A bike is an excellent piece of exercise equipment as well as a perfect means of transportation. Biking is better exercise than a home gym can provide, and you’ll feel better about yourself when you’re conserving energy. No other sport, not even golf equipment, can make you feel so good about the environment!

Commuter Profile: Elizabeth Adamczyk

Meet Elizabeth Adamczyk — Elizabeth is a circulation supervisor for Northwestern University Library’s Chicago campus branch and is also a dedicated bike commuter. Here is her profile:

Elizabeth Adamczyk

Why do you bike commute?
Living in Chicago, it’s just so much easier to hop on my bike in the morning and go. I never looked forward to the crowded bus or EL ride (or the long wait for public transit). Riding my bike is my favorite part of the day, plus it has cut my commute time almost in half.

How long have you been bike commuting?
My commute started as something of convenience on “nice” days a few years ago. I was a fair-weather cyclist for a while. But once I got the right gear and fenders, I now opt to commute year round. (Last year was my first Bike Winter.)

Chicago skyline

What kind of bikes do you have?
I have a Jamis Nova cyclocross that I now primarily ride on weekends. My commuter bike is my old Schwinn Sprint from the early 90s. It’s “the tank” or “the purple demon?.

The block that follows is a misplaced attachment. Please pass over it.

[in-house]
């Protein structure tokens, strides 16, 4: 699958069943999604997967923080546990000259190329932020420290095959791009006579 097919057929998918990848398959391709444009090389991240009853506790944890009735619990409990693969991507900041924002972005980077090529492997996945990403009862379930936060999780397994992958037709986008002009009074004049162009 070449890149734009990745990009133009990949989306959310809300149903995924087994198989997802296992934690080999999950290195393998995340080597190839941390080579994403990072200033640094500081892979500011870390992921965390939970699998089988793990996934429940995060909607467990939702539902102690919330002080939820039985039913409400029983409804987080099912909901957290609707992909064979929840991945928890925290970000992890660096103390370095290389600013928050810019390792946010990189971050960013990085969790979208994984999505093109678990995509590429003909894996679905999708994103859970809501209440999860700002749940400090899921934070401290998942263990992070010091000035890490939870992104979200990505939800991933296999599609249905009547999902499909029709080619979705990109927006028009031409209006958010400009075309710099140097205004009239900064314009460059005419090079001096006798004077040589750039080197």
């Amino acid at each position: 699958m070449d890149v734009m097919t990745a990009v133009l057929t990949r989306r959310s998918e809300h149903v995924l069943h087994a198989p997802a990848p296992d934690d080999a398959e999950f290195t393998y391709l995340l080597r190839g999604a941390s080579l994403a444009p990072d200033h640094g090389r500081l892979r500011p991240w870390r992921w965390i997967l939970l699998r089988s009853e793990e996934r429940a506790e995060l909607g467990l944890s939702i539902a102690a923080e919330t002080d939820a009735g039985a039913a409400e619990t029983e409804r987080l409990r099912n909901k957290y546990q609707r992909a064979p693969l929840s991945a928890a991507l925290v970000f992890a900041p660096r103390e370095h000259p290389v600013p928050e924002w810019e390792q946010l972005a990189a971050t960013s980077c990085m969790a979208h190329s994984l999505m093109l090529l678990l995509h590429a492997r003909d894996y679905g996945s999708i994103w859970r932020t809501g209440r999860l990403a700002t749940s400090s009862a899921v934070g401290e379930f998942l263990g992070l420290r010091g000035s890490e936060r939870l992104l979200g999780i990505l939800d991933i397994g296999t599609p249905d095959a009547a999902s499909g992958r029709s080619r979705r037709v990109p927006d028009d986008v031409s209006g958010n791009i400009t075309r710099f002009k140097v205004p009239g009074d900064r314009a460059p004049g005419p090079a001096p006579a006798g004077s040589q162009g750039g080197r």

How long is your commute?
My commute usually takes me close to 5 miles each way, around 25 minutes.

Any funny or interesting story that you may want to share.
First off, in the winter I wear a screaming yellow color jacket. The guy
driving the garbage truck in my alley waved and smiled at me as I trudged my bike past him and his truck through the unplowed alley to the street. He thought I was nuts for riding in such weather. Then he told me he wished more bikers stood out as much as I do with my lights and bright clothing. He also told me to be safe out there. I asked him to watch out for me and fellow bikers on the road. From that day on, he has always nodded at me when we pass each other. What a great way to start that day.

Last winter I struggled with keeping my fingers and toes warm. I remember being almost to work one morning and my fingers were SOOO cold that I could barely use them to apply my brakes. When I finally got indoors, my only thoughts were not that ‘it’s too cold to ride’ but rather ‘what more can I do to keep my fingers warm? I don’t want to stop riding because of my cold fingers!!!’ I was feeling desperate for a solution. Somehow I made it through — mittens and hand warmers (on the coldest of days) helped. Thank goodness… and I’m still riding.

Lincoln Ave.

What do people say when you tell them that you are a bike commuter?
Most people first ask me where I live that I commute by bike. Usually they’re more surprised when they find out I ride year-round and don’t plan to garage my bike for the winter.

Do you have an ‘advanced commuter tip’?
Stay alert. It’s not really an advanced tip, but it’s one that even I need
to remember. All it takes is a moment of daydreaming to get into a really bad situation — like running into a pothole or getting doored or carelessly crossing an intersection.

Lincoln Ave. southbound

Anything that you may want to add?